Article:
As a person who was the best and most experienced on my team...I was given the job to train my new supervisor after my boss transferred to a different location.

For NINE months I tried to teach her the nitty gritty aspects of locating non-custodial parents for Child Support Fnforcement AND quality assurance for all aspects of Child Support Enforcement and lead the rest of the team down the road to success.

Months after I left this company to be a stay at home mom, I continued to receive calls from her. She had no clue what to do. I no longer felt as though my knowledge, experience and advice should be delivered free of charge. They should have hired me in the first place. They knew I was the best...but oh well.

Well..you can already feel the frustration can't you?

Tismee2 said...

I have one of these!

Personally I have avoided her silent treatment - but I'm wondering if it's just that I prefer to be left alone to get on with the job I know I can do without her interference and don't even notice I'm getting ignored!

I don't even expect her to remember what she promised. I just get on with it and go with the flow. Anything extra is a bonus.

One of my colleagues finds the situation really stressful. She takes it all personally.

Despite complaints and staff sickness for stress - she is still there - amazing.

Kat Wilder said...

Michael, I, too, had a manager who was "bad" — my first female boss. Throw in jealousy in your bad boss mix.

You ask: So if, according to Deal, Bad Management is against the law (Deal's Law anyway), why can't bad managers be charged with a crime and then punished?

Don't know, but in my case anyway, there seemed to be karmic justice, as a few years after I left, she was transferred to what all in the industry considered the boondocks. So there you go ...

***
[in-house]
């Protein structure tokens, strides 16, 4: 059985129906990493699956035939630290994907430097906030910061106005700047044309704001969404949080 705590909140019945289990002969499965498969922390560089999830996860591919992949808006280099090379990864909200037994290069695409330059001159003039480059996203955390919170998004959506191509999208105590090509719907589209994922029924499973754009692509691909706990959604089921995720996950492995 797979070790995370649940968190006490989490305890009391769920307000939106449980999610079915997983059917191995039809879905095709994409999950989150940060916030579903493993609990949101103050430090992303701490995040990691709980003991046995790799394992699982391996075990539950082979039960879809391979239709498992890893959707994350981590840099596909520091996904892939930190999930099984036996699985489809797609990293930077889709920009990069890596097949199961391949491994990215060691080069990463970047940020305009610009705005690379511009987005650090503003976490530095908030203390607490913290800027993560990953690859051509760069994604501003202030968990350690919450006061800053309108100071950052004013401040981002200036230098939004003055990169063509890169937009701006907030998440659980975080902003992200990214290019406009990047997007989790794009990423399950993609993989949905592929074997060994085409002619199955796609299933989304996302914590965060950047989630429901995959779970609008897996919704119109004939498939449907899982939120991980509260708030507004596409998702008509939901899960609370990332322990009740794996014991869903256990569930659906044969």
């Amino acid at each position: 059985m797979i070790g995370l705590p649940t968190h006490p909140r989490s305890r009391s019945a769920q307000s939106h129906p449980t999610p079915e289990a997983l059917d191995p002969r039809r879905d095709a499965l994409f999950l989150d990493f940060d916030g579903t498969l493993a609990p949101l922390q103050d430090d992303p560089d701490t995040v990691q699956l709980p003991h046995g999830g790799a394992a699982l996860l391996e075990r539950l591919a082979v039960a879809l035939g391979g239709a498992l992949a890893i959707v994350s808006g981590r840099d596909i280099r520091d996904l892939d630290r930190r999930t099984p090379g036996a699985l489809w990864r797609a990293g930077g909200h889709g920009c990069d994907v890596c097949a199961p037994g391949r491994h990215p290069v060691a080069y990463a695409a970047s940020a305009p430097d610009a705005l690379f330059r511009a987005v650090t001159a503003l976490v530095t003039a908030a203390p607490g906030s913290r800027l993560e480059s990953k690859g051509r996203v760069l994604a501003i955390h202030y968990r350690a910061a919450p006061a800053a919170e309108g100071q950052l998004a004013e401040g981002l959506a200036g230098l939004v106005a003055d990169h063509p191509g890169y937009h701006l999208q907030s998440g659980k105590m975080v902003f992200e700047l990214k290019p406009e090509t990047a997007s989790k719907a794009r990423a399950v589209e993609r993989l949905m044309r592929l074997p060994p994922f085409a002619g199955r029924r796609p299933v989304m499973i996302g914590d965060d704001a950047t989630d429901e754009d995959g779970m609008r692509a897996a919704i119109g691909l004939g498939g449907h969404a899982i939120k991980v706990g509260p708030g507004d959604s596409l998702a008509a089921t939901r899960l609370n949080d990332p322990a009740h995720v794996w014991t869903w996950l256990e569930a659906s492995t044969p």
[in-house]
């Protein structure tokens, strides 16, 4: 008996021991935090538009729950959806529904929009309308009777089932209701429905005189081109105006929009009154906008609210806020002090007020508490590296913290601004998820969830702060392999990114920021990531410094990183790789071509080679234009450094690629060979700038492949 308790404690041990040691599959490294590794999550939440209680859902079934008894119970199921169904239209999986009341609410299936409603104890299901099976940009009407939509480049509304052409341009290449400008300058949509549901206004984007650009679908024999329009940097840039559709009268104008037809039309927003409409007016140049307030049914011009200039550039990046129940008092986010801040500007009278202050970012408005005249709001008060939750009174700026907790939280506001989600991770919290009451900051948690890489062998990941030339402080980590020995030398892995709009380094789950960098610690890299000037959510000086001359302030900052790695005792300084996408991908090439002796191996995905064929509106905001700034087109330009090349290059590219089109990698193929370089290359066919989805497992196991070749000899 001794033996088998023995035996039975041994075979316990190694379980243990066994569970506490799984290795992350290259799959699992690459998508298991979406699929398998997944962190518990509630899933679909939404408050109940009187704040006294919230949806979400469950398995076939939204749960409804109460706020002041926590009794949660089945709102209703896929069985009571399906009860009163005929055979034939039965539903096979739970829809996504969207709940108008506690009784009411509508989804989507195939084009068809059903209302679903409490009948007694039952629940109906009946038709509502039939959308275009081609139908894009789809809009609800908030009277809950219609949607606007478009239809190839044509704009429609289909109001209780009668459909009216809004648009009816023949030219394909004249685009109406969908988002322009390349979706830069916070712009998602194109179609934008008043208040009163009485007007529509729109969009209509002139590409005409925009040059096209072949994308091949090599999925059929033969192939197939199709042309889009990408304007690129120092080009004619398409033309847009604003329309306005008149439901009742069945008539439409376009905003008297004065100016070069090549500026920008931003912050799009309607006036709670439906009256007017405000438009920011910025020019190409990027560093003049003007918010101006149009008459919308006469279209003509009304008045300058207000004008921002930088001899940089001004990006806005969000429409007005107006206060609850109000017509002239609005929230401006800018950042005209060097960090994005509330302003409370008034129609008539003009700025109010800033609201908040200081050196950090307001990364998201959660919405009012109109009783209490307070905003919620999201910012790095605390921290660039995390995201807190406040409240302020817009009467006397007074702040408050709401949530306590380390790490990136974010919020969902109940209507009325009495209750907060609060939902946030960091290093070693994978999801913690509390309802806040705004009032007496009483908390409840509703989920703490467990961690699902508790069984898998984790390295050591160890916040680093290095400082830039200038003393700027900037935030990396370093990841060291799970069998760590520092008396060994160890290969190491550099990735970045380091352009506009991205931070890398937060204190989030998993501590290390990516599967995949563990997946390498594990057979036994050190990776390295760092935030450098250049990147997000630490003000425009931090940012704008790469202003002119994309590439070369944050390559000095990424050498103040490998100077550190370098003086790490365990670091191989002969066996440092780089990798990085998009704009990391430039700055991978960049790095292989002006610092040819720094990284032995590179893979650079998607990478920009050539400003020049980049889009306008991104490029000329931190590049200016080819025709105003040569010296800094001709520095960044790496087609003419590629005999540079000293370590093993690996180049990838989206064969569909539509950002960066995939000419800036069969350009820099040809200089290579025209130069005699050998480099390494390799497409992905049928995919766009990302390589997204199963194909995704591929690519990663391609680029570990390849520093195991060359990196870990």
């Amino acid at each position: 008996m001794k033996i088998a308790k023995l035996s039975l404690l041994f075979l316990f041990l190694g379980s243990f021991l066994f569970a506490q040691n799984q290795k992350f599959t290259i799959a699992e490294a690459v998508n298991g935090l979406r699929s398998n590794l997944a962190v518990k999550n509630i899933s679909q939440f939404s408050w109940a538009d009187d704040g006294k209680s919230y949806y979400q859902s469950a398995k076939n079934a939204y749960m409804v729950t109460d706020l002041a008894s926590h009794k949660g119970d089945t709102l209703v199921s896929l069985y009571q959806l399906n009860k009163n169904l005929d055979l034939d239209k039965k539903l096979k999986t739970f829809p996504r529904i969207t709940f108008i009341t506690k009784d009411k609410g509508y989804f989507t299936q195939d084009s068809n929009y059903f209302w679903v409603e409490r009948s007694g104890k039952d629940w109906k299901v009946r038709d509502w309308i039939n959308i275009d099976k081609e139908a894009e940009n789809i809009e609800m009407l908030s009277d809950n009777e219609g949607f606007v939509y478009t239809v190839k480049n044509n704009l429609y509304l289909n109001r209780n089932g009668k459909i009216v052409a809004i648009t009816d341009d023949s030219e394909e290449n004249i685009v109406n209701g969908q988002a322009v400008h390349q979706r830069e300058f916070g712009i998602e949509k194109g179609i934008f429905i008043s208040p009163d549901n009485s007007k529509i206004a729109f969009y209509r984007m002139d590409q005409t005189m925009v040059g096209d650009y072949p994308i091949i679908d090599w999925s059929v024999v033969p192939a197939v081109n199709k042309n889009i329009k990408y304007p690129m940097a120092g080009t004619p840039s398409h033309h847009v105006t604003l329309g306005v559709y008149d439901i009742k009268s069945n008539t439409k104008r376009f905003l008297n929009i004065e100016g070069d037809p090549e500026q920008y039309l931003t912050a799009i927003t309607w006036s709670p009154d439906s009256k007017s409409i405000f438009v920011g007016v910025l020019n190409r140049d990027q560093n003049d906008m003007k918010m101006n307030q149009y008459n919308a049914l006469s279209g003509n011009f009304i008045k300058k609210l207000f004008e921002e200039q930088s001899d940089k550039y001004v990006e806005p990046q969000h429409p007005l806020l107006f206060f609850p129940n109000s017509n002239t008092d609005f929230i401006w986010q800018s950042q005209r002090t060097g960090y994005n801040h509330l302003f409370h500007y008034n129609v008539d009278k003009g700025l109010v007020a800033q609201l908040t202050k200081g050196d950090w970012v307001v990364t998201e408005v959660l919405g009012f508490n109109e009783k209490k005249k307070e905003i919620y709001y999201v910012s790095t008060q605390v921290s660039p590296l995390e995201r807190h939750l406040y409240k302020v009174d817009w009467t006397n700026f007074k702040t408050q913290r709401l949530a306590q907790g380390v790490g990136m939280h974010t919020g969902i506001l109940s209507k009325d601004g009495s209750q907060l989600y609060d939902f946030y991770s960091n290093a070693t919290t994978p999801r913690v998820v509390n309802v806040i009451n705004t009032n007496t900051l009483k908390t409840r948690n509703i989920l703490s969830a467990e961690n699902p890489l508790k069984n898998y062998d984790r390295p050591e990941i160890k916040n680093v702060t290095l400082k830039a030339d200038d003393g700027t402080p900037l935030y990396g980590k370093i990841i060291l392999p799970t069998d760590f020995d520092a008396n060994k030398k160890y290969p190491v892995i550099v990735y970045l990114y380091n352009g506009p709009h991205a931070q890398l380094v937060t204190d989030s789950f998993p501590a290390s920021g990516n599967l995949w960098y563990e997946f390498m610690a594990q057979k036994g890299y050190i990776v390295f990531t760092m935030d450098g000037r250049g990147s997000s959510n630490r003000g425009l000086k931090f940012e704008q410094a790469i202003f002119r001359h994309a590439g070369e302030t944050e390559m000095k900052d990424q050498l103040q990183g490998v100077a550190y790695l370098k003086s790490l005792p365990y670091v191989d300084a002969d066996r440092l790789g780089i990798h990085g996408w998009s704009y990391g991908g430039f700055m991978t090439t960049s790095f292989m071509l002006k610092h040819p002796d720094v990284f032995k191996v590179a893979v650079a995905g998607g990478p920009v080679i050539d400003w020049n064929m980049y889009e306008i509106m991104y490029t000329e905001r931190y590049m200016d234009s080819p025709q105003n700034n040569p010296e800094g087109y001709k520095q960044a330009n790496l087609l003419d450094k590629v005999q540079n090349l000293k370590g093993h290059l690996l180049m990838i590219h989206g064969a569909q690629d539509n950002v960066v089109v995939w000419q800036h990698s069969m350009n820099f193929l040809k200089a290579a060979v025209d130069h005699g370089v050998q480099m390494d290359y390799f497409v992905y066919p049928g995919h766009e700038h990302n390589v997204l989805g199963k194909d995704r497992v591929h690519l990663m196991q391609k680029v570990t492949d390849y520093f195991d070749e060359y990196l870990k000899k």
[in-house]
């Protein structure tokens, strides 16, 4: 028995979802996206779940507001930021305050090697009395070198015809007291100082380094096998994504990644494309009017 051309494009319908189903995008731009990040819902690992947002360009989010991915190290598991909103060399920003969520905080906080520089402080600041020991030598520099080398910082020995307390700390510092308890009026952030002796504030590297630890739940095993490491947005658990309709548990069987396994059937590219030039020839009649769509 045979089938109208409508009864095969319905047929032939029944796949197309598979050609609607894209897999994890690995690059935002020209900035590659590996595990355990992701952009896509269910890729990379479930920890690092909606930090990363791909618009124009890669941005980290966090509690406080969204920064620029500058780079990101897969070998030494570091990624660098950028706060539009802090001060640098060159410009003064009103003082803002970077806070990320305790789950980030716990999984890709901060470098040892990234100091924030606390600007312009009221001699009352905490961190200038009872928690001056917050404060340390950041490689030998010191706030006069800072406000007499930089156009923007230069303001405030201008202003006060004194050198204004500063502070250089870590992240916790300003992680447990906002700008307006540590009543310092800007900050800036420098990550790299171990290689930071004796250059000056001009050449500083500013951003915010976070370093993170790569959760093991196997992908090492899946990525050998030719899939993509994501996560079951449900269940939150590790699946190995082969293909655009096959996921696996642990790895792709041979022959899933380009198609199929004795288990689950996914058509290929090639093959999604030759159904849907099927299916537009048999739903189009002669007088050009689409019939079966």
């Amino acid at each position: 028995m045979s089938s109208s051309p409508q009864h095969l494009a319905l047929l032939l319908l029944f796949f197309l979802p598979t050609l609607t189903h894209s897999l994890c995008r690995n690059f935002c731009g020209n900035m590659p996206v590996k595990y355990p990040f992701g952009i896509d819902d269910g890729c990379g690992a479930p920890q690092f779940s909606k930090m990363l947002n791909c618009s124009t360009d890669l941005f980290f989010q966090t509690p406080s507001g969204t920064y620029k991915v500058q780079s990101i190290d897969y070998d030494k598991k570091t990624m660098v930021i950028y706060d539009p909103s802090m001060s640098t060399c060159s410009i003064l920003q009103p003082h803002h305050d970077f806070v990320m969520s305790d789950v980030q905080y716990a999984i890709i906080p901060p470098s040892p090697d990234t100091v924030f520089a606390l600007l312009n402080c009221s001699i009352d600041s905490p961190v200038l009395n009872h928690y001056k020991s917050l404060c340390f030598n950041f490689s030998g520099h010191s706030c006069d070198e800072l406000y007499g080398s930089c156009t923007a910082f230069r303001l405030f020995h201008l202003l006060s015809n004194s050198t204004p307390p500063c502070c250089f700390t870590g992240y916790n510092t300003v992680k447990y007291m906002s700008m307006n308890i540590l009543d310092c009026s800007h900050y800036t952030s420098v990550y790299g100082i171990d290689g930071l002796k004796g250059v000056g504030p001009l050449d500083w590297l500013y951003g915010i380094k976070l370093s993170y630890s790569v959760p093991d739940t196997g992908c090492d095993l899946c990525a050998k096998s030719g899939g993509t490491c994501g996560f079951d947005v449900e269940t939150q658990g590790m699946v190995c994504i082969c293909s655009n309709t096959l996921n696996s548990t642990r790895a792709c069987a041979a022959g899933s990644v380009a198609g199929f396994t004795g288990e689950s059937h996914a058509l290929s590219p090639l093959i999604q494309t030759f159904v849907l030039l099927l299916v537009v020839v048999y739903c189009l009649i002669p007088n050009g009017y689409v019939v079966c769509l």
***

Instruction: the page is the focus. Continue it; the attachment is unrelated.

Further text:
Laura said...

Would you like me to comment on management styles? I have a unique perspective, wouldn't you say?

Michael M. said...

laMama: Another manager promoted to their level of incompetence.....

You are nice. Many people would have sent a bill for consultation for being bothered at home. :)

Michael M. said...

Gail: astonishing. Makes one wonder if that boss has some compromising pictures of the big boss or something, eh?

Somebody there should read the stats on what it costs to replace people v. retain people before that bad boss chases off too many good folks!

Michael M. said...

Kat: Did you work for the Catholic Church?!? :)

Those poor boondocks....

Michael M. said...

Laura!!!

Yes, you do have a unique perspective. :)

I figured you would still be in therapy after all those years working for me. So, they give you computer access in the asylum? :)

[The reality is that no boss of any type can ever, ever, ever be defined as good - or even marginal - unless there are good & dedicated people to support them....and Laura is an example of the best support there is.]

Glad to 'see' ya....

laughin said...

Interesting post.

The thing I find from the worst bosses are the following:

1 - One who is always in your stuff
2 - One who is a "yes man" to his boss
3 - One who is NEVER in your stuff

There has to be a happy medium.

BTW, have you read about High Performance Organizations? It is the new thing now in management.

Michael M. said...

Thanks Laughlin.

Aren't all organizations supposed to be High Performance?!?!? :)